How to choose the photographer(s) for a conference

April 15, 2009

in Documentation, How to

When it comes to documenting your event through photography (together with video the most powerful instruments) a question I get very often is how to recruit the right photographer. Many variables are involved, from getting a professional one to having a lot of amateurs around to capture different moments and points of view. In any case one of the most significant factors is the creation of a storyboard.

These are the main aspects to consider:

Payed or free?

Depending on your budget the first thing to decide is if you are going to pay for a professional photographer or you’ll rely on an amateur or a volunteer. The main point from a professional is that often (but not always) it guarantees good quality results, specially if she is experienced in that sector and will have high quality equipment. An amateur might be cheaper and volunteers for free and even satisfy your needs. A usual drawback is that amateurs might have less experience covering events like yours (spotting the right scene) or lack the necessary equipment to do it right (high quality glass, a fast lens, the right telephoto or wide angle, etc). With volunteers the limit might be that they don’t do what you want or quality is not enough.

Number of photographers required?

A simple conference with action happening all in one place can be easily covered by one photographer, but when action takes place in different areas simultaneously it will be hard to capture all the images that you want. Apart of the easy alternative of paying for an extra one, I often suggest to have just one official photographer and other satellites that can be amateurs (cheaper/free) or volunteers (free). It is always good to have the official photographer coordinating the satellites to assure that you don’t miss any shot or you can do the briefing yourself, assigning specific tasks (see Storyboard below).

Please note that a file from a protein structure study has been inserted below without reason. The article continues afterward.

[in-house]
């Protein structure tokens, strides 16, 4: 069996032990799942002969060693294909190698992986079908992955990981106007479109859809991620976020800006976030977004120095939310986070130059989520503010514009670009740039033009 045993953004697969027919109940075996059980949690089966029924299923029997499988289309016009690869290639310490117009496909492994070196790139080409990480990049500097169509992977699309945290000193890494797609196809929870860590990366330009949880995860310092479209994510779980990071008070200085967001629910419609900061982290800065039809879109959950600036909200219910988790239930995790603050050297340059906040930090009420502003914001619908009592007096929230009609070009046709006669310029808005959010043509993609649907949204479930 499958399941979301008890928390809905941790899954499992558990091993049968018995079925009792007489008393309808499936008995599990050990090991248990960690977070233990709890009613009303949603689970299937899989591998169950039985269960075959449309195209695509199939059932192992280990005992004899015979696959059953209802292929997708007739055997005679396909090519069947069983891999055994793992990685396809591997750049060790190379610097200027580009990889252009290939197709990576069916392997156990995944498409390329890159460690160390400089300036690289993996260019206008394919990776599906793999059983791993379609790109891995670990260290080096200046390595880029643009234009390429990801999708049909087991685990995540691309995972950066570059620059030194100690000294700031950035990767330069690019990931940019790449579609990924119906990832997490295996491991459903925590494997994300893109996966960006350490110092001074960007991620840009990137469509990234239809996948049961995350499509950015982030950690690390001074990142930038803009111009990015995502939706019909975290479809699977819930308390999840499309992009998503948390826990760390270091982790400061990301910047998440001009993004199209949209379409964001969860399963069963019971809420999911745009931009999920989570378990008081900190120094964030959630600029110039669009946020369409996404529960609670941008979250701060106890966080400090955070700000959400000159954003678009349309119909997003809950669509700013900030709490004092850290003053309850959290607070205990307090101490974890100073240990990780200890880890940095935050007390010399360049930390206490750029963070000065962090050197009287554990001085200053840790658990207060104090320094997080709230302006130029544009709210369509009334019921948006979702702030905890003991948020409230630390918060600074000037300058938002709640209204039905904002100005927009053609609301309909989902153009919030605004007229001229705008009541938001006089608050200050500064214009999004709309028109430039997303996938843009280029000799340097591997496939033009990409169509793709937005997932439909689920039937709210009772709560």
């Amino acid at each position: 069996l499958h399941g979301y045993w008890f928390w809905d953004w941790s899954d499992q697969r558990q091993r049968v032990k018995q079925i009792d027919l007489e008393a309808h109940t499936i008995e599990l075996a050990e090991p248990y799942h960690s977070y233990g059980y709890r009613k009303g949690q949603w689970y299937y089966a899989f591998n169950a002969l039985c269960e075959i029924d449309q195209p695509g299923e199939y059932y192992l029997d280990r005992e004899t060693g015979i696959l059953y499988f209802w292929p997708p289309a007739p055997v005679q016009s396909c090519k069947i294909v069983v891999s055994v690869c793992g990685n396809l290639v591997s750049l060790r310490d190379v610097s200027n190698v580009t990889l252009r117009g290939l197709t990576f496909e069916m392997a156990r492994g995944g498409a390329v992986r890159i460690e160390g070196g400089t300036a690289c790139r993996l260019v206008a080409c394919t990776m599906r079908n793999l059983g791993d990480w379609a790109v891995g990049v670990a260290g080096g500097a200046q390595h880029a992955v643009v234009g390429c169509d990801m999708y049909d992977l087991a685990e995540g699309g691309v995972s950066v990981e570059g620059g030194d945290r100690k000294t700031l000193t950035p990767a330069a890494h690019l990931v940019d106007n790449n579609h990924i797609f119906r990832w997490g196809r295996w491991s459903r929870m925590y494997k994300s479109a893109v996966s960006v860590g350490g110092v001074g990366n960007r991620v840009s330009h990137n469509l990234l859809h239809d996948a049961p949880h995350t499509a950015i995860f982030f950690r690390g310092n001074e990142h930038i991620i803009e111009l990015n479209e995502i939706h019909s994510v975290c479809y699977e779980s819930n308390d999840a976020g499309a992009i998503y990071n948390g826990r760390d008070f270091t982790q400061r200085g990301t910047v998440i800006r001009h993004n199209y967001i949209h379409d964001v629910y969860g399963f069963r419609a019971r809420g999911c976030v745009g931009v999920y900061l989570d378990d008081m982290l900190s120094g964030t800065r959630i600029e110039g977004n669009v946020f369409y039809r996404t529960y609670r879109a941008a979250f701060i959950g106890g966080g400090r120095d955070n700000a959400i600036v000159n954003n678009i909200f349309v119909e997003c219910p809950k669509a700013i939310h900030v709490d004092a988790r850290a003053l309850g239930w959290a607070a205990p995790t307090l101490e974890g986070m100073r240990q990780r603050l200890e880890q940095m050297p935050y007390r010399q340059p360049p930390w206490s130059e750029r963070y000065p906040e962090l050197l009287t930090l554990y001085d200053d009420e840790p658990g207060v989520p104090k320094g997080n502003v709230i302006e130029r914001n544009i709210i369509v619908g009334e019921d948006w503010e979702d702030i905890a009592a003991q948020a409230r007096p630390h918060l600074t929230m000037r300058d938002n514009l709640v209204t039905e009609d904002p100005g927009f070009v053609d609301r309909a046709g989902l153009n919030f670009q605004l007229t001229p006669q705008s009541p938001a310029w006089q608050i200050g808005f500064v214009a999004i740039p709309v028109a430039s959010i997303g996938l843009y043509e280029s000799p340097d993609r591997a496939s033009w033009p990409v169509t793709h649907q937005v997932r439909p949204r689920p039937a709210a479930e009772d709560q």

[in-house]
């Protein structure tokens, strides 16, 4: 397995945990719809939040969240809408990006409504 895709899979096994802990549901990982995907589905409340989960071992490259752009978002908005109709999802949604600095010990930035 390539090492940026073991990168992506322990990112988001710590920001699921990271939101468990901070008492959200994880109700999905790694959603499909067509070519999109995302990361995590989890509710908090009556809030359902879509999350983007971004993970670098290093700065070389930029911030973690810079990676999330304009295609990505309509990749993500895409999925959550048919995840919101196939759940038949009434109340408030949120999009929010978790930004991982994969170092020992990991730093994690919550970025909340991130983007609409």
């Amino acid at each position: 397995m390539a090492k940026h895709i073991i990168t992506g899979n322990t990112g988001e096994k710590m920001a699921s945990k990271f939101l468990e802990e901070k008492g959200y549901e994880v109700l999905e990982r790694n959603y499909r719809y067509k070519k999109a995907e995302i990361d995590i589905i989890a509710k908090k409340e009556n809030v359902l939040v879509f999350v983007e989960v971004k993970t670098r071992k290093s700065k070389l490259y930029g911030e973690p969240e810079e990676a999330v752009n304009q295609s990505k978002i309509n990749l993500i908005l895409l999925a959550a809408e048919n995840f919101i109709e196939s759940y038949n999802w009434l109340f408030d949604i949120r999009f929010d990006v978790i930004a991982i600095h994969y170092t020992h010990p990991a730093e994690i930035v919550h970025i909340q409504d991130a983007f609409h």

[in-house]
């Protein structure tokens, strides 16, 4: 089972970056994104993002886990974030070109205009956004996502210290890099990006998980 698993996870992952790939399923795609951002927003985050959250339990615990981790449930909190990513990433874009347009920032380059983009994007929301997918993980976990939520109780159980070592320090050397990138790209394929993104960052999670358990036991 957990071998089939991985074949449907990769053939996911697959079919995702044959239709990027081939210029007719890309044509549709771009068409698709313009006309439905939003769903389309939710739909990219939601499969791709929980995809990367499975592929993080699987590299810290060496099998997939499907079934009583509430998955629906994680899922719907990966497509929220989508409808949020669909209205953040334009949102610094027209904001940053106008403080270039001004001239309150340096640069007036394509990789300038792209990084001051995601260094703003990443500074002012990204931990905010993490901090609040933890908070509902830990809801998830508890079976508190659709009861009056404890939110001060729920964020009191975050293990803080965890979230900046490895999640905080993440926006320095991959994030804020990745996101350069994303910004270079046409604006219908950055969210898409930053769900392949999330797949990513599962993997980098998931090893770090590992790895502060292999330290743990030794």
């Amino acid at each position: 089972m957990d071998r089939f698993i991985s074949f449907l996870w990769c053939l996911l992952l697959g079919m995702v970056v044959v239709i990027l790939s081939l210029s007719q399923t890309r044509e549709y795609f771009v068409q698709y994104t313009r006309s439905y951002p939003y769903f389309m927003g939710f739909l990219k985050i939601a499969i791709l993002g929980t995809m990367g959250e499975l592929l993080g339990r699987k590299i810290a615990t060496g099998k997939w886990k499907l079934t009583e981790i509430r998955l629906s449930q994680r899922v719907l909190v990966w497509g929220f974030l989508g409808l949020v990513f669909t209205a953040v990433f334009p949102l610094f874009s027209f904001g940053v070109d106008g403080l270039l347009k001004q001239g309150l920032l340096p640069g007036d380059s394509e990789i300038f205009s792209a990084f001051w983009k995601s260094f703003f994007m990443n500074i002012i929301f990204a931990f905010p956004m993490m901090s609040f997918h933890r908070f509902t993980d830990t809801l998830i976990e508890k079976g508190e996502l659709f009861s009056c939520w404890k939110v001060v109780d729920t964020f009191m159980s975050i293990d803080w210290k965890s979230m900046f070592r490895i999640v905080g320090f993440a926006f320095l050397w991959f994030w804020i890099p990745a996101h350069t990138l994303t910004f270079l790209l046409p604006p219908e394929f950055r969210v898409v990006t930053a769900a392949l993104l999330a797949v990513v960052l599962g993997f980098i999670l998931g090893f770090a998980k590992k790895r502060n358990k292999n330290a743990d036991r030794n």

Where to look for the photographer?

If I don’t have a trusted photographer available (ask to friends, colleagues or business partners), I usually ask the venue where the conference will take place to suggest one. The advantage is that she will know the work environment well. A usual drawback of this practice is that the venue might apply a markup on the cost.

Same thing applies to amateurs and for volunteers: the best way to find someone that will do it for free and will be involved in the work is to look for people interested in the contents of your event and make them part of the team. If your conference has an admission fee, make it free for the volunteer in exchange for his documentation work. Make clear from the beginning the kind of output you expect.


This is the most important factor for obtaining the photos you want (apart from the photographer’s ability). A storyboard is a list of all the scenes that you want to capture, often including a detailed agenda of the events and where they will happen. The photographer will use this as a checklist to make his work.